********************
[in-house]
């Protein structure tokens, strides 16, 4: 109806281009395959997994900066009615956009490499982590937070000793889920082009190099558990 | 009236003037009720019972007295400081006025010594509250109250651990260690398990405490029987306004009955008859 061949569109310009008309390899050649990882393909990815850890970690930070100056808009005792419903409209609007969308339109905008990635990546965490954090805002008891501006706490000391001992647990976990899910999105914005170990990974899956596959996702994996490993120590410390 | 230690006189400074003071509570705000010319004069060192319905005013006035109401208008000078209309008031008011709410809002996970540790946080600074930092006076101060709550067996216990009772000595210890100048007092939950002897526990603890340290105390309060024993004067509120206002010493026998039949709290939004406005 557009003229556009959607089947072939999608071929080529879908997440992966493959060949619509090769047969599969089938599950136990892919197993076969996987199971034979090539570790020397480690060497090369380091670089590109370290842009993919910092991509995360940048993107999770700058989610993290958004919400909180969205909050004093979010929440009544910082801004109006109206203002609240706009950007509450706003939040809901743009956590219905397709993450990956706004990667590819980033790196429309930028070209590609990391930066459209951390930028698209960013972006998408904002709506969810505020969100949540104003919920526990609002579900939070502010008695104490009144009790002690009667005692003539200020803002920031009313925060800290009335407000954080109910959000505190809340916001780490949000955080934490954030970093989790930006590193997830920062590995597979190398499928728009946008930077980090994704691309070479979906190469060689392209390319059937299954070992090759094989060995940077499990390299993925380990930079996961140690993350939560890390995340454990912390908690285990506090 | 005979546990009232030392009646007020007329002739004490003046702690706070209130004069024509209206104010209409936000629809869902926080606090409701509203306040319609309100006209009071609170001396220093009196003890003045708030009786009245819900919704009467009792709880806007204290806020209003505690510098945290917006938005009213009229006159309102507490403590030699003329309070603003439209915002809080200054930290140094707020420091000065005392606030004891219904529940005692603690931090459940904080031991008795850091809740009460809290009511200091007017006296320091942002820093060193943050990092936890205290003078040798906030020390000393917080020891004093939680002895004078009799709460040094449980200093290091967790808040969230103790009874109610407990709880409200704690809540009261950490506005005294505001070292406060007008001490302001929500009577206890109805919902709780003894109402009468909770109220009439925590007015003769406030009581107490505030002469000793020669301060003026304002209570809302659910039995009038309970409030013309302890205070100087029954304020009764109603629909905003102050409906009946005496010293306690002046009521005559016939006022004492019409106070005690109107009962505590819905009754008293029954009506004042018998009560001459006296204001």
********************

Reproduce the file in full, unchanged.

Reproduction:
[in-house]
């Protein structure tokens, strides 16, 4: 109806281009395959997994900066009615956009490499982590937070000793889920082009190099558990 | 009236003037009720019972007295400081006025010594509250109250651990260690398990405490029987306004009955008859 061949569109310009008309390899050649990882393909990815850890970690930070100056808009005792419903409209609007969308339109905008990635990546965490954090805002008891501006706490000391001992647990976990899910999105914005170990990974899956596959996702994996490993120590410390 | 230690006189400074003071509570705000010319004069060192319905005013006035109401208008000078209309008031008011709410809002996970540790946080600074930092006076101060709550067996216990009772000595210890100048007092939950002897526990603890340290105390309060024993004067509120206002010493026998039949709290939004406005 557009003229556009959607089947072939999608071929080529879908997440992966493959060949619509090769047969599969089938599950136990892919197993076969996987199971034979090539570790020397480690060497090369380091670089590109370290842009993919910092991509995360940048993107999770700058989610993290958004919400909180969205909050004093979010929440009544910082801004109006109206203002609240706009950007509450706003939040809901743009956590219905397709993450990956706004990667590819980033790196429309930028070209590609990391930066459209951390930028698209960013972006998408904002709506969810505020969100949540104003919920526990609002579900939070502010008695104490009144009790002690009667005692003539200020803002920031009313925060800290009335407000954080109910959000505190809340916001780490949000955080934490954030970093989790930006590193997830920062590995597979190398499928728009946008930077980090994704691309070479979906190469060689392209390319059937299954070992090759094989060995940077499990390299993925380990930079996961140690993350939560890390995340454990912390908690285990506090 | 005979546990009232030392009646007020007329002739004490003046702690706070209130004069024509209206104010209409936000629809869902926080606090409701509203306040319609309100006209009071609170001396220093009196003890003045708030009786009245819900919704009467009792709880806007204290806020209003505690510098945290917006938005009213009229006159309102507490403590030699003329309070603003439209915002809080200054930290140094707020420091000065005392606030004891219904529940005692603690931090459940904080031991008795850091809740009460809290009511200091007017006296320091942002820093060193943050990092936890205290003078040798906030020390000393917080020891004093939680002895004078009799709460040094449980200093290091967790808040969230103790009874109610407990709880409200704690809540009261950490506005005294505001070292406060007008001490302001929500009577206890109805919902709780003894109402009468909770109220009439925590007015003769406030009581107490505030002469000793020669301060003026304002209570809302659910039995009038309970409030013309302890205070100087029954304020009764109603629909905003102050409906009946005496010293306690002046009521005559016939006022004492019409106070005690109107009962505590819905009754008293029954009506004042018998009560001459006296204001």